Mackmurdo was an English architect and social reformer. He was an important figure in the Arts and Crafts Movement. He trained as an architect first with T. Chatfield Clarke and then with the Gothic Revivalist James Brooks. He was greatly influenced by John Ruskin, particularly on social and economic issues. Mackmurdo believed that his work should be socially as well as artistically significant. In design he valued tradition but sought a contemporary relevance, and he promoted the unity of the arts, with architecture as the central discipline.
By 1884, he had moved away from the Gothic Revival style and adopted an eclectic use of Renaissance sources. Some of his designs have been described as proto-Art Nouveau and are thought to have influenced the emergence of this style in architecture and the applied arts in Britain and Europe in the 1890s and 1900s.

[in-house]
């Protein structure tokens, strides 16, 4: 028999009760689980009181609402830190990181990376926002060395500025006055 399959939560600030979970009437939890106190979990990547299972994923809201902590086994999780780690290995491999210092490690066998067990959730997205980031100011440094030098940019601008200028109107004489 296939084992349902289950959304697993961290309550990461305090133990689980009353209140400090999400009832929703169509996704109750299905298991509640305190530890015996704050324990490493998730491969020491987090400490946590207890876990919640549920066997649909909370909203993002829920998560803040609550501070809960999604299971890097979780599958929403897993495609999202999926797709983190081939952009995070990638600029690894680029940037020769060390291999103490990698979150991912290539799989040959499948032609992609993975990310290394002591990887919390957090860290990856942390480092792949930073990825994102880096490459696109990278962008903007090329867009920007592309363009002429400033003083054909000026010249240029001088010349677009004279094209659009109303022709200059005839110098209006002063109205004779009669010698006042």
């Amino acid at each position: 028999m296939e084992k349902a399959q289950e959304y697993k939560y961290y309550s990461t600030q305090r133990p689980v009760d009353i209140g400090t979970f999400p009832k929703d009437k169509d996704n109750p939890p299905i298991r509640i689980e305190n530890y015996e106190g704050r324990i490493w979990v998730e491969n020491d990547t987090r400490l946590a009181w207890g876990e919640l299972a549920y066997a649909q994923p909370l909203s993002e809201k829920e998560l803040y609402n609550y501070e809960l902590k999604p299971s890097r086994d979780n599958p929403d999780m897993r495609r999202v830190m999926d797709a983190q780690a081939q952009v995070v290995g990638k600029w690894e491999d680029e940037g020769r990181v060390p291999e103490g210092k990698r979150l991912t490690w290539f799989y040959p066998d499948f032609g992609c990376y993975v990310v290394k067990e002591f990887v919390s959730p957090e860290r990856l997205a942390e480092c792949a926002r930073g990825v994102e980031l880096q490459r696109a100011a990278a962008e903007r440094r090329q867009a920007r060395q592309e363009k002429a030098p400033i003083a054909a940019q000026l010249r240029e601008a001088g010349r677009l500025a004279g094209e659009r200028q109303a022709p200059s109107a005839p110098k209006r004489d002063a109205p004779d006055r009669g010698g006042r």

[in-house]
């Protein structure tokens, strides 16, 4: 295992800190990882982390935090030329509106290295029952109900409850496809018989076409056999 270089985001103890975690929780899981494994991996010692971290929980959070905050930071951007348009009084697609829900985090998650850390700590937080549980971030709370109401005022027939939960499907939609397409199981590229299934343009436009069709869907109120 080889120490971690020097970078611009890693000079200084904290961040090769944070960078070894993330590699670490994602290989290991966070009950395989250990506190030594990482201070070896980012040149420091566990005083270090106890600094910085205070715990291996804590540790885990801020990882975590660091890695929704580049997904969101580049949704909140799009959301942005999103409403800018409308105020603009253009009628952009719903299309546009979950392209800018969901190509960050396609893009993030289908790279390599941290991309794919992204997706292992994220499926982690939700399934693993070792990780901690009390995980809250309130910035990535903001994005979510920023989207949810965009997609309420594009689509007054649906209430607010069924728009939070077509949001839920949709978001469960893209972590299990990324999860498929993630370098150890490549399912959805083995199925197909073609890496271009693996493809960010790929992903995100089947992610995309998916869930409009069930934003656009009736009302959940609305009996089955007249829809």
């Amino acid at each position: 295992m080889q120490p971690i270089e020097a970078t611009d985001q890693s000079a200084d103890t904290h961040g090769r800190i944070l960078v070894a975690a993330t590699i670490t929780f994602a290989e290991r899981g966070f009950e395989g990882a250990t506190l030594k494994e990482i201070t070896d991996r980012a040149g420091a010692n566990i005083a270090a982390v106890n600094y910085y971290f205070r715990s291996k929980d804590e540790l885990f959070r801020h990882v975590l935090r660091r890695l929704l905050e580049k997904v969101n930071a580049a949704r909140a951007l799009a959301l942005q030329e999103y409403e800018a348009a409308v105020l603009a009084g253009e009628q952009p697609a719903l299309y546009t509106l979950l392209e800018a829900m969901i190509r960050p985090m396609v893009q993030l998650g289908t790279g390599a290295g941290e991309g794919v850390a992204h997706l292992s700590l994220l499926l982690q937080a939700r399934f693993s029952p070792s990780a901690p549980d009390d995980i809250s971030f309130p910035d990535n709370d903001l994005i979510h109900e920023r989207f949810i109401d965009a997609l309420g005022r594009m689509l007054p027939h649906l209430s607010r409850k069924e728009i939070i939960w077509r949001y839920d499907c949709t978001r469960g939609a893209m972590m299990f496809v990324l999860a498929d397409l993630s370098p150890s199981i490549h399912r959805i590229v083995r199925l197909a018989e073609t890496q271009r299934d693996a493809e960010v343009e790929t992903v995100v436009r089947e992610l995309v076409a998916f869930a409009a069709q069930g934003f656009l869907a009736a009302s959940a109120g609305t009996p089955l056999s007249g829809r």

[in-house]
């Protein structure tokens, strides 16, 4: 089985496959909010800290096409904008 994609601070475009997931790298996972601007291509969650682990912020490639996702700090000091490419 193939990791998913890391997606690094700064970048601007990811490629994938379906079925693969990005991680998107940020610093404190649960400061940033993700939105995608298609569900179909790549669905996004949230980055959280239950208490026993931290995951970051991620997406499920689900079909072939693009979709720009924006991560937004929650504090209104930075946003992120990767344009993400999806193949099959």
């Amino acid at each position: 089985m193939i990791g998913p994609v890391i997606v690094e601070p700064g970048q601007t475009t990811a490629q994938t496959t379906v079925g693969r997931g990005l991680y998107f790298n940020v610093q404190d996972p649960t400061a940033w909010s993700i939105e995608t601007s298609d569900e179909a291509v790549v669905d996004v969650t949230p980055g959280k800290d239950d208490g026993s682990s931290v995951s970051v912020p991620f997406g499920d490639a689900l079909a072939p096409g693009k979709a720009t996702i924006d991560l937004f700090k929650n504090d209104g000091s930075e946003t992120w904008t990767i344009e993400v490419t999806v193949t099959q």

“Beauty of form is produced by lines going out one from another in gradual undulations.” – Mackmurdo
Mackmurdo was one of the founders of the Century Guild of Artists which aimed to produce decorative work in every branch of interior design and “to render all branches of art the sphere no longer of the tradesman but of the artist.” His associates in this venture were Selwyn Image, Herbert Home, William De Morgan, Heywood Sumner, Benjamin Creswick, Clement Heaton, George Esling and Kellock Brown, who between them managed to cover an impressive array of different craft skills.
- Arts and Crafts furnishings with Art Nouveau characteristic.
- Art Nouveau Panels.
- Architectural look.
You can see much more of Mackmurdo’s work and read more about him history on The Victorian Web. Past Design Legend posts include:
Ludwig Mies Van der Rohe
Frank Lloyd Wright